The experiments conducted, and subsequent technical advances led to the introduction of the Submariner in 1953, the first divers’ watch with a water-resistance to a depth of 100 meters.

Just one later, the water-resistance of the Submariner was increased to a depth of 200 meters. The watch was soon fitted with other technical innovations, such as a luminescent disc on the hour hand to clearly distinguish it from the minute hand, and a crown guard.



Then in 1969, Rolex unveiled the Submariner Date, adding a function that most diehard dive watch enthusiasts consider a clumsy, redundant feature, a date function.

Its water-resistance, then guaranteed to 200 meters, was extended in 1979 to a depth of 300 meters. The water-resistance of the Submariner achieved the same depth in 1989. It remains the same in 2020.



Since the early pioneering days, the creation of the Submariner has been closely linked to the development of deep-sea diving.

However, over the decades, the Submariner and Submariner Date’s appeal has extended well beyond the world of diving. Besides being a revered tool watch, it has become a status symbol.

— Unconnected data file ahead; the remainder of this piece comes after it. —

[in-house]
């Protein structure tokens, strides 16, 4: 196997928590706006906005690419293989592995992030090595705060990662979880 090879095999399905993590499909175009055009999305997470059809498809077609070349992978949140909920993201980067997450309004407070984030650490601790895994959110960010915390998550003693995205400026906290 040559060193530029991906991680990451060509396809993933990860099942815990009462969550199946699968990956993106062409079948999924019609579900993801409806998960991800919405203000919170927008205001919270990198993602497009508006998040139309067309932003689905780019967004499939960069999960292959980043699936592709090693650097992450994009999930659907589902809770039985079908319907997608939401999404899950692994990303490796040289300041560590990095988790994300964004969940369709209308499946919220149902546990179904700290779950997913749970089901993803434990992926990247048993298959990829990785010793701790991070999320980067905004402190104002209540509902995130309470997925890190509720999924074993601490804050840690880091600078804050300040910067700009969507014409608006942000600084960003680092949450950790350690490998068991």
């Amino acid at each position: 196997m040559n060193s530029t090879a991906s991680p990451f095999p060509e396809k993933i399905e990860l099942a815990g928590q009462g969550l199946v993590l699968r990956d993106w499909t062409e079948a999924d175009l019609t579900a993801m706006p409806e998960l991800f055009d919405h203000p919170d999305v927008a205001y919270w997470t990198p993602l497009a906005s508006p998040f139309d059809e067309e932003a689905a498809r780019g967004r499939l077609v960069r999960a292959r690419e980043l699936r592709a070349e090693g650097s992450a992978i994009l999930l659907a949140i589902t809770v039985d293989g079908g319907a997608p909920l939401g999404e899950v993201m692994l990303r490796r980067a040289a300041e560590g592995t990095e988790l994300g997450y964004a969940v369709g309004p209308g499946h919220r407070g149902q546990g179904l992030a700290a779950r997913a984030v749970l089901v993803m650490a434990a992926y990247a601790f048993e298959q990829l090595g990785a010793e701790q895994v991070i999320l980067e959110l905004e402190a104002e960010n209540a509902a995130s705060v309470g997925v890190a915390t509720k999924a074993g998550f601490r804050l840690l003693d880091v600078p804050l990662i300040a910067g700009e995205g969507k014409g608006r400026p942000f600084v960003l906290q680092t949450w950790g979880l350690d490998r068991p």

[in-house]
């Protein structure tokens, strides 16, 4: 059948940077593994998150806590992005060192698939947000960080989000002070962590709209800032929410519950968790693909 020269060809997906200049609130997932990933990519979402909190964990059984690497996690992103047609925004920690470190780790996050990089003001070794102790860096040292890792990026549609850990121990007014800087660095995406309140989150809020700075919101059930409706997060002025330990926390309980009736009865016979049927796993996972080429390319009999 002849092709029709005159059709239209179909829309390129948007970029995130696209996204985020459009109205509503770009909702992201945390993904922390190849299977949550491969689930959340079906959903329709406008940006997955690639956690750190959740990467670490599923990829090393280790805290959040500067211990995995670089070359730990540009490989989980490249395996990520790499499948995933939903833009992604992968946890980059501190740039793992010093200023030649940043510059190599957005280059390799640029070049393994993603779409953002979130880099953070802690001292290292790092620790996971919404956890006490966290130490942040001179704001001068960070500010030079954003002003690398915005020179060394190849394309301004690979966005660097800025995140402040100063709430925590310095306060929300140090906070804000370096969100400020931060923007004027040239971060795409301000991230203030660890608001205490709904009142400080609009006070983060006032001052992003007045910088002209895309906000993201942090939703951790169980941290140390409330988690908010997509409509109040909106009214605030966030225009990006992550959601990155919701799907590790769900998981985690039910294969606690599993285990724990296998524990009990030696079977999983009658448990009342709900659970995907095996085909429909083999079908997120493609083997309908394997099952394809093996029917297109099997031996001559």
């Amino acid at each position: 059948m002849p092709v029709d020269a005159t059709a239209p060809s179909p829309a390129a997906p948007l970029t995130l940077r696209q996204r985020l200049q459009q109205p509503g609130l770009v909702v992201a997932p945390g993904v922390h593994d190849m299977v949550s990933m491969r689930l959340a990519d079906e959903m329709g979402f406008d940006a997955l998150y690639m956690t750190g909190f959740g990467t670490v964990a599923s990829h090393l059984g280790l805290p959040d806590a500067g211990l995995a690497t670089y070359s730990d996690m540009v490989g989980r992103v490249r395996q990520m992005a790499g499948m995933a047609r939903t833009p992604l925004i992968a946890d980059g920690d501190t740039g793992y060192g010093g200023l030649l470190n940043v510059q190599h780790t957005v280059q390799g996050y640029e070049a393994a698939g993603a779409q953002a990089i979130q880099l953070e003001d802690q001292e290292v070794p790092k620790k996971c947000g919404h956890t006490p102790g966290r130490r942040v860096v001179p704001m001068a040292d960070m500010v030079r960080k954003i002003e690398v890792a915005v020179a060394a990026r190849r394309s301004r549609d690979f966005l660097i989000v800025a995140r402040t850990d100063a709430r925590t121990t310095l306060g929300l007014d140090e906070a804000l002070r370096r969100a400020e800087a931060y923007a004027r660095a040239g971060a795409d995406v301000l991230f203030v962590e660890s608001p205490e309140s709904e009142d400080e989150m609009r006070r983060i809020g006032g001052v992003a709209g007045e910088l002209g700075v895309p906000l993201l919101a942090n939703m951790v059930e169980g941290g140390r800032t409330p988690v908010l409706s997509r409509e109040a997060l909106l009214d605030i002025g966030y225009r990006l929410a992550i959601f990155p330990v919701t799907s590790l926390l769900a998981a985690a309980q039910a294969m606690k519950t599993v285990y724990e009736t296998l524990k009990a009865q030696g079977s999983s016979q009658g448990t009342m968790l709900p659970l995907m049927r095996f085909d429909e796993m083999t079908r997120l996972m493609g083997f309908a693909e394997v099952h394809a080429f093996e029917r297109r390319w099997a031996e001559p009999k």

With each new iteration came further innovation, and so has been the case with pretty much every new ref. right up to and including 2020’s ref. 124060, but here’s the question when does the superlative cease being just that?

Because every time Rolex updates the Sub it’s supposed to get a little bit better. So let’s see if that is true of this new ref.



The Submariner and Submariner Date feature a Rolex Chromalight display: the hands and hour markers have been coated or filled with a luminescent material that emits a long-lasting blue glow in the dark –

while the bezel’s triangular 12hr marker has a capsule containing the same luminescent material.

It would be interesting to know if the luminesce in anyway outperforms that of earlier models. Is it time for an industry standard or lume grading system?